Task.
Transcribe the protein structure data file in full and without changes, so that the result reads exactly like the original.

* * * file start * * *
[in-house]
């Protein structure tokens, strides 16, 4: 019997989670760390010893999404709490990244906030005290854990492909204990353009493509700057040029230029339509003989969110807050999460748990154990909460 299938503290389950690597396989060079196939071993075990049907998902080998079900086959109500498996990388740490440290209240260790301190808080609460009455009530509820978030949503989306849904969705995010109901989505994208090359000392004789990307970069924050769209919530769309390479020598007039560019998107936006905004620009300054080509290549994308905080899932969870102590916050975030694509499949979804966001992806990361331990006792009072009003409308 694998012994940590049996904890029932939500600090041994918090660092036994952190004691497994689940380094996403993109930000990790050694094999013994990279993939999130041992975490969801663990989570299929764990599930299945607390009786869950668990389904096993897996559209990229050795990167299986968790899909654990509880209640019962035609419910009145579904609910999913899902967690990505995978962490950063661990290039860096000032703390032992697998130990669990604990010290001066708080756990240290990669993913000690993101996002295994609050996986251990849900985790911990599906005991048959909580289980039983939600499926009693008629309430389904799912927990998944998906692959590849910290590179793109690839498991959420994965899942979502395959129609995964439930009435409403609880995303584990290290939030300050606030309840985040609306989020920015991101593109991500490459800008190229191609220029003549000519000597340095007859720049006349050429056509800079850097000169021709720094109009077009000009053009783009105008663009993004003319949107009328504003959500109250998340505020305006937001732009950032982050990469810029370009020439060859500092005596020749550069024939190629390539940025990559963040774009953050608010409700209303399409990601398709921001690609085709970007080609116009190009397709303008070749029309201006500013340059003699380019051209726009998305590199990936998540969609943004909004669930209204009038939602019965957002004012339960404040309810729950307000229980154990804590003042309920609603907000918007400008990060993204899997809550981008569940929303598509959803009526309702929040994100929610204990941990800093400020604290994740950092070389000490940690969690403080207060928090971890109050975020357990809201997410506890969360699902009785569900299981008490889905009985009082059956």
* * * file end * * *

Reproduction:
[in-house]
């Protein structure tokens, strides 16, 4: 019997989670760390010893999404709490990244906030005290854990492909204990353009493509700057040029230029339509003989969110807050999460748990154990909460 299938503290389950690597396989060079196939071993075990049907998902080998079900086959109500498996990388740490440290209240260790301190808080609460009455009530509820978030949503989306849904969705995010109901989505994208090359000392004789990307970069924050769209919530769309390479020598007039560019998107936006905004620009300054080509290549994308905080899932969870102590916050975030694509499949979804966001992806990361331990006792009072009003409308 694998012994940590049996904890029932939500600090041994918090660092036994952190004691497994689940380094996403993109930000990790050694094999013994990279993939999130041992975490969801663990989570299929764990599930299945607390009786869950668990389904096993897996559209990229050795990167299986968790899909654990509880209640019962035609419910009145579904609910999913899902967690990505995978962490950063661990290039860096000032703390032992697998130990669990604990010290001066708080756990240290990669993913000690993101996002295994609050996986251990849900985790911990599906005991048959909580289980039983939600499926009693008629309430389904799912927990998944998906692959590849910290590179793109690839498991959420994965899942979502395959129609995964439930009435409403609880995303584990290290939030300050606030309840985040609306989020920015991101593109991500490459800008190229191609220029003549000519000597340095007859720049006349050429056509800079850097000169021709720094109009077009000009053009783009105008663009993004003319949107009328504003959500109250998340505020305006937001732009950032982050990469810029370009020439060859500092005596020749550069024939190629390539940025990559963040774009953050608010409700209303399409990601398709921001690609085709970007080609116009190009397709303008070749029309201006500013340059003699380019051209726009998305590199990936998540969609943004909004669930209204009038939602019965957002004012339960404040309810729950307000229980154990804590003042309920609603907000918007400008990060993204899997809550981008569940929303598509959803009526309702929040994100929610204990941990800093400020604290994740950092070389000490940690969690403080207060928090971890109050975020357990809201997410506890969360699902009785569900299981008490889905009985009082059956």